First-term Republican Rep. Tim Scott of Charleston, S.C., says he's looking for "any way in the world" to get federal money to expand his hometown's aging harbor. It's the one way he won't pursue that's making some South Carolinians angry.
Scott, like his state's famously conservative senator, Jim DeMint, is among a new breed of tea party-backed conservatives who have sworn off "earmarks" _ the pet projects that lawmakers can write into spending bills for their districts. He won't ask for one, won't support one, doesn't even want to talk about it.
His opposition to earmarks helped get him elected last year in a conservative state where slashing government spending is a political battle cry. But he's finding that saying no can be tricky business for members of Congress, who are traditionally rewarded for bringing federal projects home.
The Charleston Harbor in particular _ a critical economic engine in a poor state _ is testing his resolve, just as local demands for highways, dams and other needs are challenging the anti-spending rhetoric from campaign trails across the country.
"I'm looking for any way in the world to fund it legally, ethically and morally," Scott said when asked about the project recently. "We've got to find a different way."
The chances of doing so are slim. President Barack Obama left the project out of his proposed budget last month while funding a handful of competing harbor projects elsewhere, including a fierce rival about 100 miles south in Savannah, Ga.
In years past, influential South Carolina lawmakers such as Strom Thurmond or Mendel Rivers would scoff at the budget and rewrite it to their liking, finding money for Charleston from a pool of money set aside for local projects.
The embattled earmark system can lead to imbalances in which small states such as Alaska or Mississippi get an outsized share of projects solely because they have senior lawmakers on spending committees who can overrule the national priorities identified by federal agencies.
But earmark advocates have long argued the flip side: that lawmakers know their states' needs best and that if they don't specify where money should go, decisions are simply left to bureaucrats and political appointees in the executive branch.
The dilemma is getting fresh attention in South Carolina after Georgia's port in Savannah won a small but important $600,000 budget line from the Obama administration _ essentially keeping the project moving through a bottleneck of competing projects.
The two Southern port cities, along with others across the country, are trying desperately to win federal funding to deepen their shipping channels to make way for the next generation of container ships.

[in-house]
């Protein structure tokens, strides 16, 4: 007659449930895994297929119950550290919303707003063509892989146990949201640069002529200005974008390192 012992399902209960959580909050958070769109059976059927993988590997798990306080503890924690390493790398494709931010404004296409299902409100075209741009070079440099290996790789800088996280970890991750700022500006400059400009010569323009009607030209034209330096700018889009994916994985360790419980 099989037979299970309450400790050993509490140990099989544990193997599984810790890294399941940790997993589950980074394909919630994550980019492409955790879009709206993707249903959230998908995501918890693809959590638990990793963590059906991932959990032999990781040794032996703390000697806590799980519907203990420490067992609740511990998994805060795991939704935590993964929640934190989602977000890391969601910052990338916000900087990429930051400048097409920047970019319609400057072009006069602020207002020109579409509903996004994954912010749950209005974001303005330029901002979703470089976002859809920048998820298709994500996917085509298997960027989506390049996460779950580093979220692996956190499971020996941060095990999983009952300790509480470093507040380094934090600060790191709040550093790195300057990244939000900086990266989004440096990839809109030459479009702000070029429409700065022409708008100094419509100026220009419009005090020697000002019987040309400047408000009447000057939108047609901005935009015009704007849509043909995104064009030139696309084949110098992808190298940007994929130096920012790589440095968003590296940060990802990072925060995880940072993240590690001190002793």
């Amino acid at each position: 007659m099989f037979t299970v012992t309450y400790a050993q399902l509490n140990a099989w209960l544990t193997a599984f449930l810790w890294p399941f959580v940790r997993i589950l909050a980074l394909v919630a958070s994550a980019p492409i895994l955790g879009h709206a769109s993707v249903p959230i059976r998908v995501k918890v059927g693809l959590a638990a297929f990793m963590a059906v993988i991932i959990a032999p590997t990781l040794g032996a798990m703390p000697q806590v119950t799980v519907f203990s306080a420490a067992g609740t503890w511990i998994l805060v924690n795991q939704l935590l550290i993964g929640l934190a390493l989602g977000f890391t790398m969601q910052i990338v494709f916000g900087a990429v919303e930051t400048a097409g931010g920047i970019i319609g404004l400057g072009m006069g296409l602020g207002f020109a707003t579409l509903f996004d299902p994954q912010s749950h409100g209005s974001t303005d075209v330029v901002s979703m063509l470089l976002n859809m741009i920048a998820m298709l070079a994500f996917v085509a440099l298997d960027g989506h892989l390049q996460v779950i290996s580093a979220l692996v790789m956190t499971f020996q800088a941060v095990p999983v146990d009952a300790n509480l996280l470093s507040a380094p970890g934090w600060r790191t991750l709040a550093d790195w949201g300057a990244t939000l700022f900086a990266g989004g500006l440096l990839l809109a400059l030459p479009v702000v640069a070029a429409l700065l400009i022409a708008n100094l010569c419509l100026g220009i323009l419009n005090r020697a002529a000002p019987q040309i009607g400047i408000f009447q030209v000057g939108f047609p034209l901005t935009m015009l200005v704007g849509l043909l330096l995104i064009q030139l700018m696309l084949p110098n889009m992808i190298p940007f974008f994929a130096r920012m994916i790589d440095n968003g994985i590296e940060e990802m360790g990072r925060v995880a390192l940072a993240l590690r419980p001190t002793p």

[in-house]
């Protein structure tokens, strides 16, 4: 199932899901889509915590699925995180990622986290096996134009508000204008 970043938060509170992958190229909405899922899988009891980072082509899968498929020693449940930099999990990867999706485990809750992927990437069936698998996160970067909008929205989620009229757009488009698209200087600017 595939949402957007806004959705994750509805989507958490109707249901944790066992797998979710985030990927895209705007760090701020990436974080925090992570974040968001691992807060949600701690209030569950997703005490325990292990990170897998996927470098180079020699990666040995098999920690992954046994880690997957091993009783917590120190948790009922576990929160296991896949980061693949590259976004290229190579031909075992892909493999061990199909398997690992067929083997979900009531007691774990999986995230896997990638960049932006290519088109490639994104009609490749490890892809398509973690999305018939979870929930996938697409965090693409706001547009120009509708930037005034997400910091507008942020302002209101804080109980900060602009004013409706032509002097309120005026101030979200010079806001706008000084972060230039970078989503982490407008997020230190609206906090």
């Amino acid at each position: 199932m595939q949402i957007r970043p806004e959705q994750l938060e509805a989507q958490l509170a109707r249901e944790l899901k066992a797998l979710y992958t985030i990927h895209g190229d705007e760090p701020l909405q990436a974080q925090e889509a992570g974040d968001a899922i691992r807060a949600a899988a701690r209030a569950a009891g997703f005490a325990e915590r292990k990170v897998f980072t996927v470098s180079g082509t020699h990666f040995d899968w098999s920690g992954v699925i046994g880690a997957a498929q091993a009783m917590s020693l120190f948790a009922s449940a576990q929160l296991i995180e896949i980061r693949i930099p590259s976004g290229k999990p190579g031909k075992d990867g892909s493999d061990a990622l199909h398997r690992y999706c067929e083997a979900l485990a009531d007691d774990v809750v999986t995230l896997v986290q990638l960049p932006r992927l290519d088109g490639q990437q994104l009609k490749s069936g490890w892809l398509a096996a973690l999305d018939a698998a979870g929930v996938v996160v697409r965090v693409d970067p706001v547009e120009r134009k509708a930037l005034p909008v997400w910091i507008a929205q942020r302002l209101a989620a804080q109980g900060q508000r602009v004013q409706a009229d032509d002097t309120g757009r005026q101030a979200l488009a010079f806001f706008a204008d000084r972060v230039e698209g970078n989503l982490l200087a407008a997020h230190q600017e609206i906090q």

"This is no bridge to nowhere," longtime Charleston Mayor Joseph P. Riley Jr., a Democrat, said of the harbor, referring to the infamous Alaska bridge project that helped spur the anti-earmark fervor. "Our nation needs efficient, modern ports and the state of South Carolina's economy is substantially dependent on our port being competitive."
Like many in South Carolina, Riley thinks the project is "stuck in the crosshairs of a political dispute" over spending and earmarks.
"We live in the real world of, `How do you get things done?'" he said. "I think it was very unfortunate and harmful to our state."
Some Republican lawmakers in Georgia and South Carolina seem to agree, saying the projects are so pivotal that they're risking conservative ire to fight for funding. Sen. Lindsey Graham, R-S.C., has split with DeMint and Scott, saying it would "mean devastation" for the state's economy if the harbor expansion doesn't get moving.
GOP Sens. Saxby Chambliss and Johnny Isakson of Georgia signed a no-earmark pledge last year but have made clear they will make exceptions for the Savannah harbor _ the fourth-busiest U.S. container port. Even Jeanne Seaver, a co-founder of the Savannah tea party, said she would support an earmark for the Georgia project.
"We want less government spending and want to stop spending more than we're taking in," Seaver said. "But this creates jobs. It's not considered wasteful spending to me. It's going to create business."
"If it's an earmark, it's an earmark," she added. "I would support it 100 percent."
Such sentiment is becoming more common, with lawmakers angling to narrow the definition of an earmark so they can pursue funding for critical projects while holding to their campaign promises. Others such as DeMint and Scott are pushing for a new system altogether in which an independent commission would decide national priorities _ much like federal agencies are supposed to do now.
Regardless of the approach, controversy is sure to continue. As lawmakers know all too well, nearly every community has a clogged highway or antiquated water and sewer system that locals believe deserves federal help.
In the meantime, however, Scott and DeMint are standing by their positions.
"The earmark conversation is a moot conversation," Scott said.
Associated Press writers Russ Bynum in Savannah and Bruce Smith in Charleston contributed to this report.